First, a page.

best country in the world? what does this mean? best for whom? not for humanity (or animal life) in general. surely…? best best best… besting…? cynical or not, it’s this kind of stuff that reinforces and perpetuates the exclusiveness and aggression of nation and nationalism. there are good writers on this land mass, ‘good’ for all sorts of reasons’, but their being ‘australian’ isn’t reason enough to celebrate their achievements. anymore than it would be if they were ‘american’, ‘british’, ‘french’, ‘japanese’, ‘indian’ etc.Ê as for the SAS – just a bunch of trained-up killers, however you look at them. military is military. the ‘elite’ is supposed to invoke pride? in what?

the white australia policy rolls on and on and on, adapting to the times.

thanks for the support i’ve received re a letter of condemnation of the howard government and those supporting its present stance.


Subject: australia’s shame – poem
Date: Sun, 02 Sep 2001 14:05:49 +0800
From:john kinsella<[email protected]>
CC: Austlit<[email protected]>
References: 1</[email protected]></[email protected]>



The invasion of boat people
needs to be contained, the flood,
tide that needs stemming,
invasion threatening our
way of life, pictures just in.


Media beat-up would have us
subscribe to the white Australia policy
of the turn of last century,
addicted to the screen.
‘Detainees’ decay behind wire.
This is God’s own country?
Action. Interest. Addiction.
We hear and see nothing.


People-smugglers harness
wealthier refugees and push
them through the pipeline.
What of those left behind?
The Minister for Immigration
asks us to ask ourselves
what right these people
have to jump the queue.
It was rumoured today
that some of these people
have military training.
The gun is part of their body.
Aliens. Cyborgs. Be wary…
Not of us, our clean country.


Escaping from Iraq
sanctioned to death,
forgotten war – bombed
with ‘our’ support;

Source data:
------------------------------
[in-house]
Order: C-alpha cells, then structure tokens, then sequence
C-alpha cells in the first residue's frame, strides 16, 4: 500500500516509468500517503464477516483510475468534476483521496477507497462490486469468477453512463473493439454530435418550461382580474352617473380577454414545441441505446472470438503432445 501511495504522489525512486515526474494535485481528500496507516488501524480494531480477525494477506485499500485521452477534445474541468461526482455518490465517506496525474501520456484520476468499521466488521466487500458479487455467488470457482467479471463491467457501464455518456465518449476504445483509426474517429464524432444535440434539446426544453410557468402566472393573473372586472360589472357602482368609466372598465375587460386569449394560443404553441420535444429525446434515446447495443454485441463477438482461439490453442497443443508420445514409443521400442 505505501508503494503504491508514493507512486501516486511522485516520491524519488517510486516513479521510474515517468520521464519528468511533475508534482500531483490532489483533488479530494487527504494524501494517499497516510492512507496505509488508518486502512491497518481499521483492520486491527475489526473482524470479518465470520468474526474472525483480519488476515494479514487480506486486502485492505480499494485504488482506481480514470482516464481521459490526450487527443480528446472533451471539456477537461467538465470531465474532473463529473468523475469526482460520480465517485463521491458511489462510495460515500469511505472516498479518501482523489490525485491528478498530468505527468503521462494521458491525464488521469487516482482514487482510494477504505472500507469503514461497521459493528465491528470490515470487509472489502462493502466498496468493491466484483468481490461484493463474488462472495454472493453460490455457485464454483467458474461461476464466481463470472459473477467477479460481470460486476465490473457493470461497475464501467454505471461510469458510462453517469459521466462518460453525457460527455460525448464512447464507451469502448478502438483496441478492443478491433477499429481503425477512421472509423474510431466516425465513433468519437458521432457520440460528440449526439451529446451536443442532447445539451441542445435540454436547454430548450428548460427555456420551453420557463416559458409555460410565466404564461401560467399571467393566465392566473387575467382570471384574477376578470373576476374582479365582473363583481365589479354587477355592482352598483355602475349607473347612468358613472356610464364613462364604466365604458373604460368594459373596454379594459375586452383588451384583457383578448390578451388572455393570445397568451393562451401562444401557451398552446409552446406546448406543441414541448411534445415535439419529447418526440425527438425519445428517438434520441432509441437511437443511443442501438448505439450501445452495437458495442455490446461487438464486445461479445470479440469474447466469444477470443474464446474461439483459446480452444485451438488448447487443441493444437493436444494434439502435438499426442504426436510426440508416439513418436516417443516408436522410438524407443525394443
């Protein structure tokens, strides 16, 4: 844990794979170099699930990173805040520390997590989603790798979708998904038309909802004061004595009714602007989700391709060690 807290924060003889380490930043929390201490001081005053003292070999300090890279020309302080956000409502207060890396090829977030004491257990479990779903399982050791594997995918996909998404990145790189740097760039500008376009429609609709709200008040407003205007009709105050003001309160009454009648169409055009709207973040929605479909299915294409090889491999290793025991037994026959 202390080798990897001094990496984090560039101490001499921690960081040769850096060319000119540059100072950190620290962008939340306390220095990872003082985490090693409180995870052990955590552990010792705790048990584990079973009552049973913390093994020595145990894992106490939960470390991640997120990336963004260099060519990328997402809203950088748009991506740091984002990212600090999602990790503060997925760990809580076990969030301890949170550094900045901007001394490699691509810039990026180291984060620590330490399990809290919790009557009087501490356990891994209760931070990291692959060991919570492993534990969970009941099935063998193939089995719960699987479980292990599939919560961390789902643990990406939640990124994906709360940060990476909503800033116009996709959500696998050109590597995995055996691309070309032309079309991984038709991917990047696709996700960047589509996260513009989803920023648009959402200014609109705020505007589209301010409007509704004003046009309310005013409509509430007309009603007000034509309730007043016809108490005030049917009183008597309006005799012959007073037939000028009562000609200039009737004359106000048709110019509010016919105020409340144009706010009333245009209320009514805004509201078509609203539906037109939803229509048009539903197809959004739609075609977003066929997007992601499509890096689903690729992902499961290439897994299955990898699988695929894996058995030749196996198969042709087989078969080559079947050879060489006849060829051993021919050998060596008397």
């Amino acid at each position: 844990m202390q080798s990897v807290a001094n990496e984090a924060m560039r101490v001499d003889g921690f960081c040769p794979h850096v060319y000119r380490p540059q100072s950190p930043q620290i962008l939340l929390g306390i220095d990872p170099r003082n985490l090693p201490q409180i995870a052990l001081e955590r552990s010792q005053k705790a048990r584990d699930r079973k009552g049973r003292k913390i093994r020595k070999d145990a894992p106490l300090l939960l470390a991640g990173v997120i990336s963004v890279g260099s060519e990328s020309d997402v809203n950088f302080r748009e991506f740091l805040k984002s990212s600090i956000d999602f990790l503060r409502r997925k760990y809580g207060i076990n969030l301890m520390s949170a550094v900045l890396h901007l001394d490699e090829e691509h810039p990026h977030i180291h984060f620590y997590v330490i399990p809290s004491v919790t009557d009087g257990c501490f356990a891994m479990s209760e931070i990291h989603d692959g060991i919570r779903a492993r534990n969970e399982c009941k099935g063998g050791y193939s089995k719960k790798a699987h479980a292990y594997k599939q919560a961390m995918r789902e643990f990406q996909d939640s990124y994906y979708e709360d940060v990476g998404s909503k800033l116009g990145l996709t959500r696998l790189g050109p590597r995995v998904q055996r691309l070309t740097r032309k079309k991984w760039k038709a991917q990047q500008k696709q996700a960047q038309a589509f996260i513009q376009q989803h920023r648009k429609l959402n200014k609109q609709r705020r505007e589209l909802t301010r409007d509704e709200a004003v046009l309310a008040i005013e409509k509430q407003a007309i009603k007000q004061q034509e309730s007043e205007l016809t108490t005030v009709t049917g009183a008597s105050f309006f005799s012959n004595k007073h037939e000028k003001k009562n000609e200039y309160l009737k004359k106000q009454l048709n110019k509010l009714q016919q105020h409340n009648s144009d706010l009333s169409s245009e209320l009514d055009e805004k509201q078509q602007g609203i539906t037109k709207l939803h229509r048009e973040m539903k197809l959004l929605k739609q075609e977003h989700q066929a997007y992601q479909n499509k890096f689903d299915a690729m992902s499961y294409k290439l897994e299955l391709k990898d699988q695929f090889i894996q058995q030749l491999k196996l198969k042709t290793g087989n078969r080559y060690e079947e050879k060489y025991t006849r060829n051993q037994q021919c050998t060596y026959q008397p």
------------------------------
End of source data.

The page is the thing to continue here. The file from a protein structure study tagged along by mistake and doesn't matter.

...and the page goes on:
from the Taliban in Afghanistan,
regime we condemn
when it suits us. The ‘elite’
SAS battening down human cargo
rescued from a sinking ship,
watching over our interests.
TV, speak to me.
Tampa Tampa Tampa


They threaten our way of life,
but I retain distance;
they threaten the sanctity
of our neighbourhoods,
but I retain distance.
The people speak, we listen.
The people have spoken, we listened.


The Holiday Show, destination
Europe, Asia, the Middle East.
A tele tradition. Diverse range
of culinary delights. Chickpeas,
sesame seeds, tahini, babaganoush.
Modernity gives us access
to all languages. ‘Legal’ migrants
want ‘illegals’ kept out.
Prophecy. Pre-destiny.


…and the gold hidden in teeth
and body cavities is said to affect
reception of cellular phones.
They will form gangs.
They will challenge hegemony.
They will bring law suits
based on high doses of agent orange
from forgotten wars.
They will end up
with representation
in parliament.


Ocean surrounding us,
we look inwards. The centre
a lung we want to keep clear.
Taxpayers. Apologists
for the Stolen Generation.
Dissemblers of genocide.
The Sydney Olympics,
by jingo!


Surveys show 101 percent
support for Government policy:
Allons, enfants de la patrie
le jour de gloire est arrivé…
so goes the movie,
jewel in the crown
of the Newest Wave.

John Kinsella

By way of conclusion, I just want to mention something about my recent re-entry into Australia. Laden down with baggage, a sick daughter and a five-month-old child, my wife and I asked staff for help with our baggage as we had been advised to do by airline staff. It was evident that we were returning to Australia having lived overseas, having betrayed nation by taking our services and expertise elsewhere, or more bluntly, for leaving the family and its controls. I have time and time again been treated with suspicion in a way that doesn’t happen if you merely go on an overseas vacation.Ê Two Qantas hands busied themselves telling us why we didn’t need help – were surly, even offensive. The airport was empty by the time we managed to move and they watched on, saying, “we have to be available to help people who have greater need.” I was so angry, so worn out with well over thirty hours without sleep, with a plane journey marked by a reluctance of Australians to help out,Ê that I said, “I hate this country”. Things ground to a halt, and every worker within earshot stared at us with contempt. It was a frightening moment.

Of course, everything was then gone through with a fine-toothed comb in Customs. This didn’t worry me, I am used to it. The point is, if Australians treat those of us who live elsewhere with such contempt in that quasi-official way, it is barely imaginable what psychological trauma refugees must suffer for their incursion into the family of nation. In these staff, I could see my primary school, and all the other witnessings I’ve made in my life. It terrifies me. It is a terror casually as well as officially inflicted on “outsiders” and interlopers on a regular basis. It is one of the many tyrannies of nation.